Precise phenotype information is needed to advance translational cancer research, particularly to unravel the effects of genetic, epigenetic, and othe factors on tumor behavior and responsiveness. Examples of phenotypic variables in cancer include: tumor morphology (e.g. histopathologic diagnosis), co-morbid conditions (e.g. associated immune disease), laboratory findings (e.g. gene amplification status), specific tumor behaviors (e.g. metastasis) and response to treatment (e.g. effect of a chemotherapeutic agent on tumor). Current models for correlating EMR data with -omics data largely ignore the clinical text, which remains one of the most important sources of phenotype information for cancer patients. Unlocking the value of clinical text has the potential to enable new insights about cancer initiation, progression, metastasis, and response to treatment. We propose further collaboration of two mature informatics groups with long histories of developing open-source natural language processing (NLP) software (Apache cTAKES, caTIES and ODIE) to extend existing software with new methods for cancer deep phenotyping. Several aims propose investigation of biomedical information extraction where there has been little or no previous work (e.g. clinical genomic entities, and causal discourse). Visualization of extracted data, usability of the software, and dissemination are also emphasized. Three driving oncology projects led by accomplished translational investigators in Breast Cancer, Melanoma, and Ovarian Cancer will drive development of the software. These labs will contribute phenotype variables for extraction, test utility and usability of the software, and provide the setting for a extrinsic evaluation. The proposed research bridges novel methods to automate cancer deep phenotype extraction from clinical text with emerging standards in phenotype knowledge representation and NLP. This work is highly aligned with recent calls in the scientific literature o advance scalable and robust methods of extracting and representing phenotypes for precision medicine and translational research.

Public Health Relevance

We propose research to enhance the ability of researchers to utilize data from unstructured medical records in their translational cancer research programs. The proposed software platform has the ability to enhance the health of the public by contributing new methods for advancing cancer research.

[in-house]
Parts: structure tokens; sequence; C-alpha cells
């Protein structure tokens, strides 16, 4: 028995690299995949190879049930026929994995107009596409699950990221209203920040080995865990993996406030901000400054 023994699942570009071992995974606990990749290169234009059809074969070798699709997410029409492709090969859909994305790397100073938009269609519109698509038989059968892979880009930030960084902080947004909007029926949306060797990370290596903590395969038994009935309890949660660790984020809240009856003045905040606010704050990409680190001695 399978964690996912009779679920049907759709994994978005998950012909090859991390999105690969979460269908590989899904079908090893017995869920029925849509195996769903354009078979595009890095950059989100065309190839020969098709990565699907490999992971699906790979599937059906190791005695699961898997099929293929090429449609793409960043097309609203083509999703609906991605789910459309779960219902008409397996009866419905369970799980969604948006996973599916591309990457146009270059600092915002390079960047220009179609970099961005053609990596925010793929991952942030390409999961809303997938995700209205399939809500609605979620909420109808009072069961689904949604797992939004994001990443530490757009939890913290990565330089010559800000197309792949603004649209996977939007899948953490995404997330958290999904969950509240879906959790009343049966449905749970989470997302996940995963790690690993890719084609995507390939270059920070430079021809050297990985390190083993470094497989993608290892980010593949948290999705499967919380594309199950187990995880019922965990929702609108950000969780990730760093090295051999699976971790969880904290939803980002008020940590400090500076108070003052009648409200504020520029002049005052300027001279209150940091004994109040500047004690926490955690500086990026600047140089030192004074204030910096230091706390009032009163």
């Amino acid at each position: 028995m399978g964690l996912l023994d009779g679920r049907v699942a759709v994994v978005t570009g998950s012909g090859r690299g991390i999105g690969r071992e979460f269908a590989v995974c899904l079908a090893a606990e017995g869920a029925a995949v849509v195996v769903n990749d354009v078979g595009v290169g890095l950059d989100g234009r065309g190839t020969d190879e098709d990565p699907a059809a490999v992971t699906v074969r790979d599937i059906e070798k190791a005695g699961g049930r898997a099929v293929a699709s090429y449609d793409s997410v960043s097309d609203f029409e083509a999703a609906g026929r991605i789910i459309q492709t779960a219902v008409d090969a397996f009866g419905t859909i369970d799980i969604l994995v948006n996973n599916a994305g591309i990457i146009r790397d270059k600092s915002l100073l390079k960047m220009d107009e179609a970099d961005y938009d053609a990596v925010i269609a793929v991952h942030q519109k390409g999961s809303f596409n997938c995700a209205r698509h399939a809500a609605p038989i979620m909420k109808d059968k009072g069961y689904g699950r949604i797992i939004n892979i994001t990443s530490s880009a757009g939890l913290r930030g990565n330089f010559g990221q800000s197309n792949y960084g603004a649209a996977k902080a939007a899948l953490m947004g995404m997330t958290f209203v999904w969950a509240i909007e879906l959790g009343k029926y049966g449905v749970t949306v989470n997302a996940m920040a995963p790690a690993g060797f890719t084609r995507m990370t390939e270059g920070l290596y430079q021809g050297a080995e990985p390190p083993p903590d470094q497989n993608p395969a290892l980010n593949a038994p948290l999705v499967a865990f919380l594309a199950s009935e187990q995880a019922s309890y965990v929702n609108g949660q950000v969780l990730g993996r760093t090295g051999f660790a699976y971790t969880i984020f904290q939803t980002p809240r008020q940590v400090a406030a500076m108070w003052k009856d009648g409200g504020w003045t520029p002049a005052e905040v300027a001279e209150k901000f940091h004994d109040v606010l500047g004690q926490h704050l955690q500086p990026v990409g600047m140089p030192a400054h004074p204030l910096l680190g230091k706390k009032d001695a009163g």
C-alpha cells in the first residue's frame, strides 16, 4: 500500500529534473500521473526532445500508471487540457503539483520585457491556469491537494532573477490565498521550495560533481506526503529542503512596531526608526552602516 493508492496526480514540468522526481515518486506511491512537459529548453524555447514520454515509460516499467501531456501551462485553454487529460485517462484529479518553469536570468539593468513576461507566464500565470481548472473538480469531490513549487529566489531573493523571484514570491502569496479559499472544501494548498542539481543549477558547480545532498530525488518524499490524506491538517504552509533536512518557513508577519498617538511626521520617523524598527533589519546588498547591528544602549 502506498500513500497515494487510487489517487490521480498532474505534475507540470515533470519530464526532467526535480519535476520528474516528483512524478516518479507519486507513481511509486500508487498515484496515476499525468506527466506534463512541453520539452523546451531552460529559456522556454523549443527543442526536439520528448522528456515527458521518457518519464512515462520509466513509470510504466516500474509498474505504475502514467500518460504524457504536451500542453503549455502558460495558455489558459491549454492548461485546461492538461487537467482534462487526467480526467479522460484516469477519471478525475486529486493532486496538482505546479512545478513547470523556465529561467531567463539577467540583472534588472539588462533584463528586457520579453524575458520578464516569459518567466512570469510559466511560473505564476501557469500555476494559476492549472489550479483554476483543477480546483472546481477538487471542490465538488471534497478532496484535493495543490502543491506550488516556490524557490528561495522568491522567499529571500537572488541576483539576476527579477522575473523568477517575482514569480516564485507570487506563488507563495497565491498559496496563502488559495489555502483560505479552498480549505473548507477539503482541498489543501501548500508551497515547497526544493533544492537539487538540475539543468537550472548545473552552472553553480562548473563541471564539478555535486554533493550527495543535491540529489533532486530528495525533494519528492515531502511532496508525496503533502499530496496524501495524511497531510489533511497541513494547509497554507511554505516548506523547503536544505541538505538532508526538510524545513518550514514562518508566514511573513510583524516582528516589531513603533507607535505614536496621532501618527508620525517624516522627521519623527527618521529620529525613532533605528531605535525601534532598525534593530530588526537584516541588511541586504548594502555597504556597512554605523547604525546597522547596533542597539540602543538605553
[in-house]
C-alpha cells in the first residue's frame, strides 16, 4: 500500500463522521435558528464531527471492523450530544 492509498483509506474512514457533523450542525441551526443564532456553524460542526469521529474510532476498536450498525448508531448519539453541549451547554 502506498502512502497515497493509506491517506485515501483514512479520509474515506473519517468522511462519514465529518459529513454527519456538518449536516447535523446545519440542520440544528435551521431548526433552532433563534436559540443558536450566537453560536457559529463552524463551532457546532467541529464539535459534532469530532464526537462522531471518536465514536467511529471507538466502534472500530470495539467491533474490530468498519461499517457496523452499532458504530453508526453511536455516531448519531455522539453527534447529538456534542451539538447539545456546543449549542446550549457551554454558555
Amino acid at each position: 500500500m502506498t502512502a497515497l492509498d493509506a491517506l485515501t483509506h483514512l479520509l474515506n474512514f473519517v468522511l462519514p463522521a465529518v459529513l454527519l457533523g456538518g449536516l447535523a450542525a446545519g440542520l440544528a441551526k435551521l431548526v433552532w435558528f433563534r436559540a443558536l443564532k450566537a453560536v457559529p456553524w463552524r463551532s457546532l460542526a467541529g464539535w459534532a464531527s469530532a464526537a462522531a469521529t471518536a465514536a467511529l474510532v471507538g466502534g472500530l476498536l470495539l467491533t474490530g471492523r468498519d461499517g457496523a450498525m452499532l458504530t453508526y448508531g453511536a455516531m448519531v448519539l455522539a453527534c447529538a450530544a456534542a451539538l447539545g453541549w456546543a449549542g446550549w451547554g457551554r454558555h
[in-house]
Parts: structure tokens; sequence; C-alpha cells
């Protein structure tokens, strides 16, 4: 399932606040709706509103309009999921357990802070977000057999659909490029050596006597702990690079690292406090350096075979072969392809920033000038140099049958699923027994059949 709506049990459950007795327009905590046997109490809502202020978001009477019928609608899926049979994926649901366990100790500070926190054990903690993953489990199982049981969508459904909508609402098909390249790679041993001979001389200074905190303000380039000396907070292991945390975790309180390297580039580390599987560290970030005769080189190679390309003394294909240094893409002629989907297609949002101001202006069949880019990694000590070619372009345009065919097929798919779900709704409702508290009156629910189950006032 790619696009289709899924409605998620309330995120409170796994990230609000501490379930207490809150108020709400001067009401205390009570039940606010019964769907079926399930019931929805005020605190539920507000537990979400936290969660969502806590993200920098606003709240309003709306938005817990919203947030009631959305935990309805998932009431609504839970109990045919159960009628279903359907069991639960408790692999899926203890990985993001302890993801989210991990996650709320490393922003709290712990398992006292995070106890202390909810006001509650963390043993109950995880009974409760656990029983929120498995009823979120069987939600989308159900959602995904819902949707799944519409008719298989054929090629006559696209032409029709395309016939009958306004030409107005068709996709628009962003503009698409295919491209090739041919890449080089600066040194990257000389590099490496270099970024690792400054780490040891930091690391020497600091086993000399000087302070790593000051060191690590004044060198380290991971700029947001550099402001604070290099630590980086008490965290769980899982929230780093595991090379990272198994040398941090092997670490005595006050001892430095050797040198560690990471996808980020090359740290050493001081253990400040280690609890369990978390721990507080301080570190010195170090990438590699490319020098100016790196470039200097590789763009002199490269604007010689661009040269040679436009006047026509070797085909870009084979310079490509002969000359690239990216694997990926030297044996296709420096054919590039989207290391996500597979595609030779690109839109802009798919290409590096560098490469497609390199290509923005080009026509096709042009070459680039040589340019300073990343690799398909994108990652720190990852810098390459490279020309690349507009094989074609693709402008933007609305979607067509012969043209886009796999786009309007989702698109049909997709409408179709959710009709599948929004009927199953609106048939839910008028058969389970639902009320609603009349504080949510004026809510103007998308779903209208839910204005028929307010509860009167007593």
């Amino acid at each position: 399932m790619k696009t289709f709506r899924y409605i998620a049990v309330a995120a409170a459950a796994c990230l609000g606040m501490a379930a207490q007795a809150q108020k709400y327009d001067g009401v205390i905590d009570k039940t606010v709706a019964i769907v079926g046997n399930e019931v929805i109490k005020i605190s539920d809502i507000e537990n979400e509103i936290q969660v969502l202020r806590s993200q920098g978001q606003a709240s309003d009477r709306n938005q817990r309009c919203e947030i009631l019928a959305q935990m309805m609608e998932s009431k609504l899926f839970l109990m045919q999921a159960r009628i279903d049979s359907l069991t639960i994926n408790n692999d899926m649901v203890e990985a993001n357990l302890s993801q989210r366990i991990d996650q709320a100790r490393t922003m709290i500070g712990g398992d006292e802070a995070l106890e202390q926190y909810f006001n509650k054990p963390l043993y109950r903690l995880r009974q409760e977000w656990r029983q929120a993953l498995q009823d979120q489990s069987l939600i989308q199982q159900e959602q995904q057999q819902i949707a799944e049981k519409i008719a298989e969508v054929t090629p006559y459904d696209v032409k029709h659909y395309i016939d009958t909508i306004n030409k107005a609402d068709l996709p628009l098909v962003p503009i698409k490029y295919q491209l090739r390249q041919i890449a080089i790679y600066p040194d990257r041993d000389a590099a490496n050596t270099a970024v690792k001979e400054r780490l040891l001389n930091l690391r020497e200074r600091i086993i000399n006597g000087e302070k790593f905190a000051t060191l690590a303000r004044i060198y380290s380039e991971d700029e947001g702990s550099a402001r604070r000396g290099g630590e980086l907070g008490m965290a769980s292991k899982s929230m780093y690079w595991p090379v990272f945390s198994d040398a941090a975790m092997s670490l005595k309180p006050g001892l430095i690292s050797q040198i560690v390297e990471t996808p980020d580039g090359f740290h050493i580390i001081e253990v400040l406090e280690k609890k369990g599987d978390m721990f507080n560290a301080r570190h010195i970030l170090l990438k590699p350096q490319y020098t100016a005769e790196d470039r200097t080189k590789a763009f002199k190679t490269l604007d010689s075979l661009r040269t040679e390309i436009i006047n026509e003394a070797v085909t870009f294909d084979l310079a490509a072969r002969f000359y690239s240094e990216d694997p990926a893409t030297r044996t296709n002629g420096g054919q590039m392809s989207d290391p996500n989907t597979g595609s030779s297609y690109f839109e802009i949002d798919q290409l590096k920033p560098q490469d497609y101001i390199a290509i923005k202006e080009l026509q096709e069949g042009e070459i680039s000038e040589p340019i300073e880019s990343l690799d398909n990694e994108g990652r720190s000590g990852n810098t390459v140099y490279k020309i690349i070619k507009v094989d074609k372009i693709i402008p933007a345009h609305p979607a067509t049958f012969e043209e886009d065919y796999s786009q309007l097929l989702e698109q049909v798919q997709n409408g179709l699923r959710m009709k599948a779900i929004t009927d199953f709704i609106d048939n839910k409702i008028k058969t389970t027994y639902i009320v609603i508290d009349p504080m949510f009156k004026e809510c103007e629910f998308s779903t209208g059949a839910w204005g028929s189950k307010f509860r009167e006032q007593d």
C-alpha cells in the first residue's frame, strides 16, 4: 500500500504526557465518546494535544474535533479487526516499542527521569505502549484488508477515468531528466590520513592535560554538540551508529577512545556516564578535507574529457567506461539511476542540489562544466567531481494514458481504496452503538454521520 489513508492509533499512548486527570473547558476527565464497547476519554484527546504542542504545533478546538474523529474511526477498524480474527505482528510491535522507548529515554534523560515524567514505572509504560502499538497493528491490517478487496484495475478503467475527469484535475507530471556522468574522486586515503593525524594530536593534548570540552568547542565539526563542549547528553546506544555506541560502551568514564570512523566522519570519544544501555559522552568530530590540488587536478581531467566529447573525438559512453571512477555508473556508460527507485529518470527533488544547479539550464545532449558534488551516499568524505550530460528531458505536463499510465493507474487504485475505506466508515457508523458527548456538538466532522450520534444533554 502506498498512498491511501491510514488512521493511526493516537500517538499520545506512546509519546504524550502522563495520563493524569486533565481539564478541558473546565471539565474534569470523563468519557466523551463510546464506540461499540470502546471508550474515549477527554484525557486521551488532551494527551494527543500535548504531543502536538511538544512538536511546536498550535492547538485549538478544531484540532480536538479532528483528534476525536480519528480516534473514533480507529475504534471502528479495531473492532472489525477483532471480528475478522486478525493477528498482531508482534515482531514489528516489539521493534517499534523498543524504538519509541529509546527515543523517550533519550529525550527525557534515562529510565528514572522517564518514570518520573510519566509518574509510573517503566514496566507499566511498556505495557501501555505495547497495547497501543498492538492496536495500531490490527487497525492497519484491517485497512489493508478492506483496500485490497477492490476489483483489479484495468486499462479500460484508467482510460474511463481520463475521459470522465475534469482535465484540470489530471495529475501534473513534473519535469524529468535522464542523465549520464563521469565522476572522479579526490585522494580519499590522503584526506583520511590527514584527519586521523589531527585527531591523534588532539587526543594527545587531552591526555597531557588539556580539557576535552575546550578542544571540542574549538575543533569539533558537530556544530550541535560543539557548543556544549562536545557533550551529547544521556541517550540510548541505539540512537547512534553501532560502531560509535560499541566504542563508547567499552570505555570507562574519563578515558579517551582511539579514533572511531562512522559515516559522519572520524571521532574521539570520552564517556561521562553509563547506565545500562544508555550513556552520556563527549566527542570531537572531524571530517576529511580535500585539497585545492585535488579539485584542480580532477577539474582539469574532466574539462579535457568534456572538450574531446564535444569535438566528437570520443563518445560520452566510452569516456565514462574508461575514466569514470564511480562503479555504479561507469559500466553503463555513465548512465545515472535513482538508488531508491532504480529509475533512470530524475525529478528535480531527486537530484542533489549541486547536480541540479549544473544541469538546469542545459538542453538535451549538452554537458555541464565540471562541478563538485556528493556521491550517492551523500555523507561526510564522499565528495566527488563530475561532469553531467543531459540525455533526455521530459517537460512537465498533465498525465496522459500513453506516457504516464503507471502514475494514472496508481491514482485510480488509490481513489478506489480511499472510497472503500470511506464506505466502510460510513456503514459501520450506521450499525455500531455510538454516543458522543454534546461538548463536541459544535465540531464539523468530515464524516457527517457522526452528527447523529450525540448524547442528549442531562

Agency
National Institute of Health (NIH)
Institute
National Cancer Institute (NCI)
Type
Resource-Related Research Projects--Cooperative Agreements (U24)
Project #
5U24CA184407-03
Application #
9044736
Study Section
Special Emphasis Panel (ZCA1)
Program Officer
Mariotto, Angela B
Project Start
2014-05-06
Project End
2019-04-30
Budget Start
2016-05-01
Budget End
2017-04-30
Support Year
3
Fiscal Year
2016
Total Cost
Indirect Cost
Name
University of Pittsburgh
Department
Miscellaneous
Type
Schools of Medicine
DUNS #
004514360
City
Pittsburgh
State
PA
Country
United States
Zip Code
15213
Savova, Guergana K; Tseytlin, Eugene; Finan, Sean et al. (2017) DeepPhe: A Natural Language Processing System for Extracting Cancer Phenotypes from Clinical Records. Cancer Res 77:e115-e118
Castro, Sergio M; Tseytlin, Eugene; Medvedeva, Olga et al. (2017) Automated annotation and classification of BI-RADS assessment from radiology reports. J Biomed Inform 69:177-187
Miller, Timothy; Dligach, Dmitriy; Bethard, Steven et al. (2017) Towards generalizable entity-centric clinical coreference resolution. J Biomed Inform 69:251-258
Lin, Chen; Dligach, Dmitriy; Miller, Timothy A et al. (2016) Multilayered temporal modeling for the clinical domain. J Am Med Inform Assoc 23:387-95
Hochheiser, Harry; Castine, Melissa; Harris, David et al. (2016) An information model for computable cancer phenotypes. BMC Med Inform Decis Mak 16:121
Dligach, Dmitriy; Miller, Timothy; Savova, Guergana K (2015) Semi-supervised Learning for Phenotyping Tasks. AMIA Annu Symp Proc 2015:502-11